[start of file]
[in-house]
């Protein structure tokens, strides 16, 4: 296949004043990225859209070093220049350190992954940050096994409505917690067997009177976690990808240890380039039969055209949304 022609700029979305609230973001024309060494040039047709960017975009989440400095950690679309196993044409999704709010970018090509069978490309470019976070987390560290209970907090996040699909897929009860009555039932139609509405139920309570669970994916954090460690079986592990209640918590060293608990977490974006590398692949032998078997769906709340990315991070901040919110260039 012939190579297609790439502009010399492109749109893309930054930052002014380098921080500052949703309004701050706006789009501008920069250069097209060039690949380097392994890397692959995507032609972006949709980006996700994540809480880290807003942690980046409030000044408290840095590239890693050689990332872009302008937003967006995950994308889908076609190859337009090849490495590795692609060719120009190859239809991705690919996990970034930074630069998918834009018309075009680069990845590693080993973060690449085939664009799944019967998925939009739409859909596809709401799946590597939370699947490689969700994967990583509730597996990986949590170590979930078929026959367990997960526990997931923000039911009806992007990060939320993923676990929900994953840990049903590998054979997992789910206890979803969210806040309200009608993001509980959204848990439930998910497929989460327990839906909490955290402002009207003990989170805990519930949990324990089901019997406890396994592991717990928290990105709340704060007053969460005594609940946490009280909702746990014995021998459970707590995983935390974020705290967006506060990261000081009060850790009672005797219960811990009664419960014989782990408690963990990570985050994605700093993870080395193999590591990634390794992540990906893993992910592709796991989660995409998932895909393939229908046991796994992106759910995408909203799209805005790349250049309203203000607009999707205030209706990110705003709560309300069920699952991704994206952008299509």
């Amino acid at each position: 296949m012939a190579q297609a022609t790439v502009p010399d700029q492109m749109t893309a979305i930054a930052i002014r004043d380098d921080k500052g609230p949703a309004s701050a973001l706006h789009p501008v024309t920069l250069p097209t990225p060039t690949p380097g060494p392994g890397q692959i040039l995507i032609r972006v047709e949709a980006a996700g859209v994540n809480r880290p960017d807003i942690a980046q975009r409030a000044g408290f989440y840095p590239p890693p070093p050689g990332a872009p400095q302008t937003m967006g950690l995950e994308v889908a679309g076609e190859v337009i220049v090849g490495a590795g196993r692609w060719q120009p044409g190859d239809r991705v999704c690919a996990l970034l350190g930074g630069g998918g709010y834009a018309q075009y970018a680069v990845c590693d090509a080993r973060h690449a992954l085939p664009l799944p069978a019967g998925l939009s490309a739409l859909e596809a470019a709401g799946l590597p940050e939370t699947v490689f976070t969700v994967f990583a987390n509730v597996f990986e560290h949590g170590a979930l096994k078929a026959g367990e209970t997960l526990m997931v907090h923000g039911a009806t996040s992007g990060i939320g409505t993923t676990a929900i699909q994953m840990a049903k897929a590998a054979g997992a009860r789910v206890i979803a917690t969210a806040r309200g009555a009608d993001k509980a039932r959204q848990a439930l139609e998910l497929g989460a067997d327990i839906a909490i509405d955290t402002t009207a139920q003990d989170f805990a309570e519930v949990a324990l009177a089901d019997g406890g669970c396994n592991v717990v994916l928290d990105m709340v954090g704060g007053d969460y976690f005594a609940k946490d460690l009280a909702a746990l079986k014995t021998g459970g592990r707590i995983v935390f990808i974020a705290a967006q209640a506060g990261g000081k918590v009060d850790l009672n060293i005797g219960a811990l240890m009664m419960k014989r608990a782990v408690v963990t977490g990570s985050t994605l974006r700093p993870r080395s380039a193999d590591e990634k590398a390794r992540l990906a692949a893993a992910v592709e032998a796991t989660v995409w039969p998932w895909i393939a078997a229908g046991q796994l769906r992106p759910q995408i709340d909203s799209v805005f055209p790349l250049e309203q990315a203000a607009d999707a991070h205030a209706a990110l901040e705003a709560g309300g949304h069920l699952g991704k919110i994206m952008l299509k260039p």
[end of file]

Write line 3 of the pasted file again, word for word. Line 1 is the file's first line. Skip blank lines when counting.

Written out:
């Amino acid at each position: 296949m012939a190579q297609a022609t790439v502009p010399d700029q492109m749109t893309a979305i930054a930052i002014r004043d380098d921080k500052g609230p949703a309004s701050a973001l706006h789009p501008v024309t920069l250069p097209t990225p060039t690949p380097g060494p392994g890397q692959i040039l995507i032609r972006v047709e949709a980006a996700g859209v994540n809480r880290p960017d807003i942690a980046q975009r409030a000044g408290f989440y840095p590239p890693p070093p050689g990332a872009p400095q302008t937003m967006g950690l995950e994308v889908a679309g076609e190859v337009i220049v090849g490495a590795g196993r692609w060719q120009p044409g190859d239809r991705v999704c690919a996990l970034l350190g930074g630069g998918g709010y834009a018309q075009y970018a680069v990845c590693d090509a080993r973060h690449a992954l085939p664009l799944p069978a019967g998925l939009s490309a739409l859909e596809a470019a709401g799946l590597p940050e939370t699947v490689f976070t969700v994967f990583a987390n509730v597996f990986e560290h949590g170590a979930l096994k078929a026959g367990e209970t997960l526990m997931v907090h923000g039911a009806t996040s992007g990060i939320g409505t993923t676990a929900i699909q994953m840990a049903k897929a590998a054979g997992a009860r789910v206890i979803a917690t969210a806040r309200g009555a009608d993001k509980a039932r959204q848990a439930l139609e998910l497929g989460a067997d327990i839906a909490i509405d955290t402002t009207a139920q003990d989170f805990a309570e519930v949990a324990l009177a089901d019997g406890g669970c396994n592991v717990v994916l928290d990105m709340v954090g704060g007053d969460y976690f005594a609940k946490d460690l009280a909702a746990l079986k014995t021998g459970g592990r707590i995983v935390f990808i974020a705290a967006q209640a506060g990261g000081k918590v009060d850790l009672n060293i005797g219960a811990l240890m009664m419960k014989r608990a782990v408690v963990t977490g990570s985050t994605l974006r700093p993870r080395s380039a193999d590591e990634k590398a390794r992540l990906a692949a893993a992910v592709e032998a796991t989660v995409w039969p998932w895909i393939a078997a229908g046991q796994l769906r992106p759910q995408i709340d909203s799209v805005f055209p790349l250049e309203q990315a203000a607009d999707a991070h205030a209706a990110l901040e705003a709560g309300g949304h069920l699952g991704k919110i994206m952008l299509k260039p």